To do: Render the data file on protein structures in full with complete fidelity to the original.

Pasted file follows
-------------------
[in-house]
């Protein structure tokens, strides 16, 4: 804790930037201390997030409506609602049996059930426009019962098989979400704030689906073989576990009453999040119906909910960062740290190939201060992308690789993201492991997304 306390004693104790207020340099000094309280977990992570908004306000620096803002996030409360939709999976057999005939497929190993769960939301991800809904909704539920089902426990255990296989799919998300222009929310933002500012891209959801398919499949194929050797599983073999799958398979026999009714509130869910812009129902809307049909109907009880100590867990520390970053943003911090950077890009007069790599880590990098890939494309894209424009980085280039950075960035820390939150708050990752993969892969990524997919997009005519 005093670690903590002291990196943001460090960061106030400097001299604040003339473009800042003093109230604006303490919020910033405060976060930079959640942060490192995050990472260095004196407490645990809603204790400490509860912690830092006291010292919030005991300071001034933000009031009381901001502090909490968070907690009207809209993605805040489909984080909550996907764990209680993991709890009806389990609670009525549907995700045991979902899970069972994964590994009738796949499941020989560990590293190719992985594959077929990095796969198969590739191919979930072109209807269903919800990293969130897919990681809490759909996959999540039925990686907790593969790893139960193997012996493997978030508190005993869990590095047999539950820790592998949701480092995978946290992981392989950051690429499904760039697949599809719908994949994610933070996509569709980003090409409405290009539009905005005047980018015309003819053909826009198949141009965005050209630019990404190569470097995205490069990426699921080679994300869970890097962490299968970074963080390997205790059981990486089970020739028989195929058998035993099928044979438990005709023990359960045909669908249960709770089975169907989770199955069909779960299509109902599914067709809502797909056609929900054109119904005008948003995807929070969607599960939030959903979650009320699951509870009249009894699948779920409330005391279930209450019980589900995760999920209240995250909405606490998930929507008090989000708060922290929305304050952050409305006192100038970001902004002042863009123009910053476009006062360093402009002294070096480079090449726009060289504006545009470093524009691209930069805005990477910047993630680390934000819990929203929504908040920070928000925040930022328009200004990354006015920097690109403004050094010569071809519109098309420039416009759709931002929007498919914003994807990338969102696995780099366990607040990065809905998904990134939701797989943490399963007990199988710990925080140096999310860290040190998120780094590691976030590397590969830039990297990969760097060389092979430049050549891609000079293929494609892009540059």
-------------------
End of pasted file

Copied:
[in-house]
């Protein structure tokens, strides 16, 4: 804790930037201390997030409506609602049996059930426009019962098989979400704030689906073989576990009453999040119906909910960062740290190939201060992308690789993201492991997304 306390004693104790207020340099000094309280977990992570908004306000620096803002996030409360939709999976057999005939497929190993769960939301991800809904909704539920089902426990255990296989799919998300222009929310933002500012891209959801398919499949194929050797599983073999799958398979026999009714509130869910812009129902809307049909109907009880100590867990520390970053943003911090950077890009007069790599880590990098890939494309894209424009980085280039950075960035820390939150708050990752993969892969990524997919997009005519 005093670690903590002291990196943001460090960061106030400097001299604040003339473009800042003093109230604006303490919020910033405060976060930079959640942060490192995050990472260095004196407490645990809603204790400490509860912690830092006291010292919030005991300071001034933000009031009381901001502090909490968070907690009207809209993605805040489909984080909550996907764990209680993991709890009806389990609670009525549907995700045991979902899970069972994964590994009738796949499941020989560990590293190719992985594959077929990095796969198969590739191919979930072109209807269903919800990293969130897919990681809490759909996959999540039925990686907790593969790893139960193997012996493997978030508190005993869990590095047999539950820790592998949701480092995978946290992981392989950051690429499904760039697949599809719908994949994610933070996509569709980003090409409405290009539009905005005047980018015309003819053909826009198949141009965005050209630019990404190569470097995205490069990426699921080679994300869970890097962490299968970074963080390997205790059981990486089970020739028989195929058998035993099928044979438990005709023990359960045909669908249960709770089975169907989770199955069909779960299509109902599914067709809502797909056609929900054109119904005008948003995807929070969607599960939030959903979650009320699951509870009249009894699948779920409330005391279930209450019980589900995760999920209240995250909405606490998930929507008090989000708060922290929305304050952050409305006192100038970001902004002042863009123009910053476009006062360093402009002294070096480079090449726009060289504006545009470093524009691209930069805005990477910047993630680390934000819990929203929504908040920070928000925040930022328009200004990354006015920097690109403004050094010569071809519109098309420039416009759709931002929007498919914003994807990338969102696995780099366990607040990065809905998904990134939701797989943490399963007990199988710990925080140096999310860290040190998120780094590691976030590397590969830039990297990969760097060389092979430049050549891609000079293929494609892009540059």